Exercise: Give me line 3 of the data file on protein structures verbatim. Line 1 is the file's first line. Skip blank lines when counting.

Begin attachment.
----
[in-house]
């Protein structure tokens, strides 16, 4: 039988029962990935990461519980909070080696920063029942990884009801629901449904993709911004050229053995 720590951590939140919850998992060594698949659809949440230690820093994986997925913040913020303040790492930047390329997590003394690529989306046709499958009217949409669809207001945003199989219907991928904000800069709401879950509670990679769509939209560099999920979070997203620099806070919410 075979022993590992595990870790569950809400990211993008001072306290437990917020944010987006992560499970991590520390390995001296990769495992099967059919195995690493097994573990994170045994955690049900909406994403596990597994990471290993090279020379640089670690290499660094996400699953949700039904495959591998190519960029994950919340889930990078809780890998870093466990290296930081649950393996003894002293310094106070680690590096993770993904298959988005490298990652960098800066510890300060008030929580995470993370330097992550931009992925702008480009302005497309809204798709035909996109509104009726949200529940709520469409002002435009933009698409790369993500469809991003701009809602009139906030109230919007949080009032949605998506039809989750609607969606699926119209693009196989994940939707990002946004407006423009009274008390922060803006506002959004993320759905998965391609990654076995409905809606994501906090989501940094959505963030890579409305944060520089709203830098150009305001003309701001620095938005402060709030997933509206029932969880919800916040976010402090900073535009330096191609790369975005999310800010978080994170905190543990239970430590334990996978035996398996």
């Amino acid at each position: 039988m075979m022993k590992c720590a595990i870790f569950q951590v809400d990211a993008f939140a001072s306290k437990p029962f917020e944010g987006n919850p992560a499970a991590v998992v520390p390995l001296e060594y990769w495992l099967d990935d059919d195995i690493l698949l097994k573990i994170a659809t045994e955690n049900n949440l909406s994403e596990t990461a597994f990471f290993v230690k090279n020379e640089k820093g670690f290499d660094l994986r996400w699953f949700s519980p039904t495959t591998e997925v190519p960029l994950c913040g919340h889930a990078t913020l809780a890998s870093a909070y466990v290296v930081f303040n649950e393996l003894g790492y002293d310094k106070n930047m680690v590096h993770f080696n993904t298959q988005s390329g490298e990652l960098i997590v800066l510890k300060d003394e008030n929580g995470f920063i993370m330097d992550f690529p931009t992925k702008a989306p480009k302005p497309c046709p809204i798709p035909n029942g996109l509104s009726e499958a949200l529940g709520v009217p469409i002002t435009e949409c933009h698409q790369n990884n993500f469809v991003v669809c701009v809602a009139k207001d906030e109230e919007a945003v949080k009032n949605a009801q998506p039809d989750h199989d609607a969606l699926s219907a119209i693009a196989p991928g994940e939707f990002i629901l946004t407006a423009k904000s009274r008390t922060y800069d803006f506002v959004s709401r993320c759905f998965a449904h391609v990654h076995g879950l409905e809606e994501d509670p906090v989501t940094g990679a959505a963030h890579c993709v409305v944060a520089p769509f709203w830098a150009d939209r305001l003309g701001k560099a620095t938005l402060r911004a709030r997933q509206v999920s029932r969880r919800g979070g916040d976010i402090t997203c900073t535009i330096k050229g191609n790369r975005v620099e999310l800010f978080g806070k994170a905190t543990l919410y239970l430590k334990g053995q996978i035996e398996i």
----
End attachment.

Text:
């Amino acid at each position: 039988m075979m022993k590992c720590a595990i870790f569950q951590v809400d990211a993008f939140a001072s306290k437990p029962f917020e944010g987006n919850p992560a499970a991590v998992v520390p390995l001296e060594y990769w495992l099967d990935d059919d195995i690493l698949l097994k573990i994170a659809t045994e955690n049900n949440l909406s994403e596990t990461a597994f990471f290993v230690k090279n020379e640089k820093g670690f290499d660094l994986r996400w699953f949700s519980p039904t495959t591998e997925v190519p960029l994950c913040g919340h889930a990078t913020l809780a890998s870093a909070y466990v290296v930081f303040n649950e393996l003894g790492y002293d310094k106070n930047m680690v590096h993770f080696n993904t298959q988005s390329g490298e990652l960098i997590v800066l510890k300060d003394e008030n929580g995470f920063i993370m330097d992550f690529p931009t992925k702008a989306p480009k302005p497309c046709p809204i798709p035909n029942g996109l509104s009726e499958a949200l529940g709520v009217p469409i002002t435009e949409c933009h698409q790369n990884n993500f469809v991003v669809c701009v809602a009139k207001d906030e109230e919007a945003v949080k009032n949605a009801q998506p039809d989750h199989d609607a969606l699926s219907a119209i693009a196989p991928g994940e939707f990002i629901l946004t407006a423009k904000s009274r008390t922060y800069d803006f506002v959004s709401r993320c759905f998965a449904h391609v990654h076995g879950l409905e809606e994501d509670p906090v989501t940094g990679a959505a963030h890579c993709v409305v944060a520089p769509f709203w830098a150009d939209r305001l003309g701001k560099a620095t938005l402060r911004a709030r997933q509206v999920s029932r969880r919800g979070g916040d976010i402090t997203c900073t535009i330096k050229g191609n790369r975005v620099e999310l800010f978080g806070k994170a905190t543990l919410y239970l430590k334990g053995q996978i035996e398996i």